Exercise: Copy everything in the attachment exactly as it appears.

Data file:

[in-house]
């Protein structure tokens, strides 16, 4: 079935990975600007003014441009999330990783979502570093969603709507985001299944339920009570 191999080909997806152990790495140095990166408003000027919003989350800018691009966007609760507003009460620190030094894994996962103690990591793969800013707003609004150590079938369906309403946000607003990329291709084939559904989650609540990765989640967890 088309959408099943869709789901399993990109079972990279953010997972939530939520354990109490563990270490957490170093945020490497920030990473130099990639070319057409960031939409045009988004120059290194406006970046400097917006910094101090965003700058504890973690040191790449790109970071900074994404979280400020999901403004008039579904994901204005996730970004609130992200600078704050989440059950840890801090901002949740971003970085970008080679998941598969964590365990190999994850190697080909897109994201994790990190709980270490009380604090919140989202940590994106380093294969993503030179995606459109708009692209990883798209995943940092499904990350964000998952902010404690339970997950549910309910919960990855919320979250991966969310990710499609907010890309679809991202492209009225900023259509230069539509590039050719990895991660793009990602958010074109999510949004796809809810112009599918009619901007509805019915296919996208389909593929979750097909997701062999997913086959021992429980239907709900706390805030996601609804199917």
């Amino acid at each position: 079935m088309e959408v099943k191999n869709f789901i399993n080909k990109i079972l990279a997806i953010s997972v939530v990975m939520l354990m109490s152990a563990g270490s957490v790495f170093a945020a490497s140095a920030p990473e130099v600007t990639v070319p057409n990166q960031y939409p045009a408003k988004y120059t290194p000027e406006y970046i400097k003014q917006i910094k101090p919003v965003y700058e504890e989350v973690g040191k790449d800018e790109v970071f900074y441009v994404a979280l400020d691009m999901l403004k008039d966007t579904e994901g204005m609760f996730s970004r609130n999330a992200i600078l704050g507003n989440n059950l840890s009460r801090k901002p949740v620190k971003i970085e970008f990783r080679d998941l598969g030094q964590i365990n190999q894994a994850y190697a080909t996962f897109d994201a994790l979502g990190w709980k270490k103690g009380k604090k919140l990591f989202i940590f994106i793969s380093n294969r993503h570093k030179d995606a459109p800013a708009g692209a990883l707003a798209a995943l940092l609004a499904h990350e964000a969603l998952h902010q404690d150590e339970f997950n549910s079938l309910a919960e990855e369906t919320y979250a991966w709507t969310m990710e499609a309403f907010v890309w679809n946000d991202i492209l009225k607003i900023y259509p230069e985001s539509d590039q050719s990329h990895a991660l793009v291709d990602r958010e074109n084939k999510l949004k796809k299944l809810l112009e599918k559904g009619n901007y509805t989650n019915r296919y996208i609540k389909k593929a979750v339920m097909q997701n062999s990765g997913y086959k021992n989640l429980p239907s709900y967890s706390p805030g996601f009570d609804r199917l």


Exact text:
[in-house]
């Protein structure tokens, strides 16, 4: 079935990975600007003014441009999330990783979502570093969603709507985001299944339920009570 191999080909997806152990790495140095990166408003000027919003989350800018691009966007609760507003009460620190030094894994996962103690990591793969800013707003609004150590079938369906309403946000607003990329291709084939559904989650609540990765989640967890 088309959408099943869709789901399993990109079972990279953010997972939530939520354990109490563990270490957490170093945020490497920030990473130099990639070319057409960031939409045009988004120059290194406006970046400097917006910094101090965003700058504890973690040191790449790109970071900074994404979280400020999901403004008039579904994901204005996730970004609130992200600078704050989440059950840890801090901002949740971003970085970008080679998941598969964590365990190999994850190697080909897109994201994790990190709980270490009380604090919140989202940590994106380093294969993503030179995606459109708009692209990883798209995943940092499904990350964000998952902010404690339970997950549910309910919960990855919320979250991966969310990710499609907010890309679809991202492209009225900023259509230069539509590039050719990895991660793009990602958010074109999510949004796809809810112009599918009619901007509805019915296919996208389909593929979750097909997701062999997913086959021992429980239907709900706390805030996601609804199917």
């Amino acid at each position: 079935m088309e959408v099943k191999n869709f789901i399993n080909k990109i079972l990279a997806i953010s997972v939530v990975m939520l354990m109490s152990a563990g270490s957490v790495f170093a945020a490497s140095a920030p990473e130099v600007t990639v070319p057409n990166q960031y939409p045009a408003k988004y120059t290194p000027e406006y970046i400097k003014q917006i910094k101090p919003v965003y700058e504890e989350v973690g040191k790449d800018e790109v970071f900074y441009v994404a979280l400020d691009m999901l403004k008039d966007t579904e994901g204005m609760f996730s970004r609130n999330a992200i600078l704050g507003n989440n059950l840890s009460r801090k901002p949740v620190k971003i970085e970008f990783r080679d998941l598969g030094q964590i365990n190999q894994a994850y190697a080909t996962f897109d994201a994790l979502g990190w709980k270490k103690g009380k604090k919140l990591f989202i940590f994106i793969s380093n294969r993503h570093k030179d995606a459109p800013a708009g692209a990883l707003a798209a995943l940092l609004a499904h990350e964000a969603l998952h902010q404690d150590e339970f997950n549910s079938l309910a919960e990855e369906t919320y979250a991966w709507t969310m990710e499609a309403f907010v890309w679809n946000d991202i492209l009225k607003i900023y259509p230069e985001s539509d590039q050719s990329h990895a991660l793009v291709d990602r958010e074109n084939k999510l949004k796809k299944l809810l112009e599918k559904g009619n901007y509805t989650n019915r296919y996208i609540k389909k593929a979750v339920m097909q997701n062999s990765g997913y086959k021992n989640l429980p239907s709900y967890s706390p805030g996601f009570d609804r199917l």